quod non imber edax, non Aquilo impotens
possit diruere aut innumerabilis
annorum series et fuga temporum.
Non omnis moriar multaque pars mei
vitabit Libitinam; usque ego postera
crescam laude recens. Dum Capitolium
scandet cum tacita virgine pontifex,
dicar, qua violens obstrepit Aufidus
et qua pauper aquae Daunus agrestium
regnavit populorum, ex humili potens,
princeps Aeolium carmen ad Italos
deduxisse modos. Sume superbiam
quaesitam meritis et mihi Delphica
lauro cinge volens, Melpomene, comam.
.
I have finished a monument more lasting than bronze
and higher than the royal structure of the pyramids,
which neither the destructive rain, nor wild Aquilo
is able to destroy, nor the countless
series of years and flight of ages.
I will not wholly die and a great part of me
will avoid Libitina; I will continuously arise
fresh with later praise. While a priest will climb
the Capitoline with a silent maiden,
I shall be spoken of where the violent Aufidus roars
and where Daunus, poor in water, ruled
a rural people, powerful from humble origin,
the first to have brought Aeolic song to
Italian meters. Accept the proud honor
obtained by your merits and with the Delphic
laural, Melpomene, gladly encircle my hair.
.

I guess we’ve strayed quite a long way from a concrete block abandoned in a Moscow park. Enough already.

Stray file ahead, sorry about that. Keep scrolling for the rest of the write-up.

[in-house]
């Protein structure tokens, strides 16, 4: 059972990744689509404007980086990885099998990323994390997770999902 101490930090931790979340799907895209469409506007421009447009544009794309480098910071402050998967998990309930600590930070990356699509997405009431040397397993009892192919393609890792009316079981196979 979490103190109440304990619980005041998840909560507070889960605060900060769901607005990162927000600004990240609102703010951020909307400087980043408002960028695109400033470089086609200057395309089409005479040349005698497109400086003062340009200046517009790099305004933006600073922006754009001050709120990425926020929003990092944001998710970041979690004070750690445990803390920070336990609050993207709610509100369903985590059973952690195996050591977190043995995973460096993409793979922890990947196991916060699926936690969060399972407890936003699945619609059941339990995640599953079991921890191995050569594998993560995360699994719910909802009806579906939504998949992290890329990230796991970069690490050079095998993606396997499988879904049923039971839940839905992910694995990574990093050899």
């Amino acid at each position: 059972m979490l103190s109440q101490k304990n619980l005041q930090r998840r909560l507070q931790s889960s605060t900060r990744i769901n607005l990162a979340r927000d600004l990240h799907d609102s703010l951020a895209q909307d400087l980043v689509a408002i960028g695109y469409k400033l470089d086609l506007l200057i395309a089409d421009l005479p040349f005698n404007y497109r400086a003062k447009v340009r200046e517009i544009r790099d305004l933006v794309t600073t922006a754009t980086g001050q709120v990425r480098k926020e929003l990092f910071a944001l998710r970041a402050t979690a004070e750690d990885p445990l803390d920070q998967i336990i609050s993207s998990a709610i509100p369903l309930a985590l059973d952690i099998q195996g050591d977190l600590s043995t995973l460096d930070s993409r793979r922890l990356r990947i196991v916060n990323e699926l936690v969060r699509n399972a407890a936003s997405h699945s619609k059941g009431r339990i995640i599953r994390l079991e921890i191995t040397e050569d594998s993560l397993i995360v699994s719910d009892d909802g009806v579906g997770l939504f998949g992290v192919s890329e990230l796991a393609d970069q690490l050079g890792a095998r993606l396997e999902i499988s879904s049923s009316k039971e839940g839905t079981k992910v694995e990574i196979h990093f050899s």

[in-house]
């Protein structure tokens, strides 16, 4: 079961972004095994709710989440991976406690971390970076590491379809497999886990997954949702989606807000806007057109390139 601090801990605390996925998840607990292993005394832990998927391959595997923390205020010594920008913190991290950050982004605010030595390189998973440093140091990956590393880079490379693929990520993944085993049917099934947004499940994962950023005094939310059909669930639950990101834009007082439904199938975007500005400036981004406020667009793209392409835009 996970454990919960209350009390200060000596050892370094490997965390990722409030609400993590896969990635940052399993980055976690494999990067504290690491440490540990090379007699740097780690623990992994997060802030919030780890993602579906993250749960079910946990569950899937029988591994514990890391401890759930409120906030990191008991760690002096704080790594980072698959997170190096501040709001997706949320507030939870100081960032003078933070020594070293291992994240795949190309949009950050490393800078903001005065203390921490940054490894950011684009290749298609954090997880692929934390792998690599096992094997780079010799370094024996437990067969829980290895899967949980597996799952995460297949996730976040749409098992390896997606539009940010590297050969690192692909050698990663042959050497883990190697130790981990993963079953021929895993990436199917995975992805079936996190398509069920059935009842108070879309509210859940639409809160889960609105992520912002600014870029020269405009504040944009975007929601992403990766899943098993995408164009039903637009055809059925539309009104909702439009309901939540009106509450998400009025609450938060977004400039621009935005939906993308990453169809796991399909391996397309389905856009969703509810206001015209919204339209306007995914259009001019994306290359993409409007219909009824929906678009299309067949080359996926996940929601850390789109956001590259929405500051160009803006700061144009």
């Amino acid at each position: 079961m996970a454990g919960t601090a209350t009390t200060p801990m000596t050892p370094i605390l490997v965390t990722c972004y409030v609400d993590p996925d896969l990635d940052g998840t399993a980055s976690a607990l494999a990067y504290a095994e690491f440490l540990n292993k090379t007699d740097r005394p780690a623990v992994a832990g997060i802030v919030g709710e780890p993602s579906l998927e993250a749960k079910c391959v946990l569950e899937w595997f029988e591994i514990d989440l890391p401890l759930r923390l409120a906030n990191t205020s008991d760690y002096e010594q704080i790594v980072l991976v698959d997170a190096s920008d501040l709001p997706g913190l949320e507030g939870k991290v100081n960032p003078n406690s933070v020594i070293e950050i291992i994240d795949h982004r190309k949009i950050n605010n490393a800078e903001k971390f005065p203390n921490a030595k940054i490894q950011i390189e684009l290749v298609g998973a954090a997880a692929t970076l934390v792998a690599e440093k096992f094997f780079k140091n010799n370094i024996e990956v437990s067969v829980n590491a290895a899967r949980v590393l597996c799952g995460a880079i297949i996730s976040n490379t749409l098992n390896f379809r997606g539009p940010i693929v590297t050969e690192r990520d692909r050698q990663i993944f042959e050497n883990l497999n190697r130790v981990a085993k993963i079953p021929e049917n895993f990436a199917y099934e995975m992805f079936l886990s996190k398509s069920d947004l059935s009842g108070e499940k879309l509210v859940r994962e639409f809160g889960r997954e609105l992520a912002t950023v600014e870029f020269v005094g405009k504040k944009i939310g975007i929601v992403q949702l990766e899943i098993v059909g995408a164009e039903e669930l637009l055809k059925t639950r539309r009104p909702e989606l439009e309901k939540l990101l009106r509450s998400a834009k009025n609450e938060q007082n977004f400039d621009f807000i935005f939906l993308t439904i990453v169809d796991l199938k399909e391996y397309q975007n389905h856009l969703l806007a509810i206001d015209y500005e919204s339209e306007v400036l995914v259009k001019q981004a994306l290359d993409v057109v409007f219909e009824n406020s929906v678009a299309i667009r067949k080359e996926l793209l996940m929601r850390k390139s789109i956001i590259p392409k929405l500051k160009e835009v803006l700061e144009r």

______________
* This is the inscription on Sir Christopher Wren’s monument in St Paul’s Cathedral.

 

The question of whether the monkey who took a selfie can or cannot own the copyright, which I alluded to in a post a couple of years ago, incredibly rumbles on. It now seems that his “next friends” are still suing to claim the macaque’s ownership of the picture which he took on the camera of British photographer David Slater. Techdirt, via The Digital Reader, recounts the farce.

The idea that a monkey, even one with a real name now listed in court documents, can own copyright is surely nonsense and the fact that such a suit is being brought just goes to show the power of money (which significantly only differs by one one letter from monkey, a character well known in connection with business) to motivate apparently respectable lawyers to make apparently stupid arguments. I guess you can’t criticize the Ninth Circuit for giving it a Case Number — there it is. They have to judge what comes before them I guess.

That  infinite monkey we’ve all heard about who’s sitting around trying to type the complete works of Shakespeare by randomly pecking at a keyboard will no doubt be given a boost when he hears of this suit. Are copyright riches awaiting the completion of his random task? And if monkeys, why not robots?

As Thrym & Ellen point out at the start of their post Stellar Book Jacket, Jan Tschichold advised against putting anything meaningful on those disposable pieces of advertising, book jackets. Fair enough: I’ve advised the same policy with regard to endpapers. Thrym and Ellen have however come up with a cunning counter example.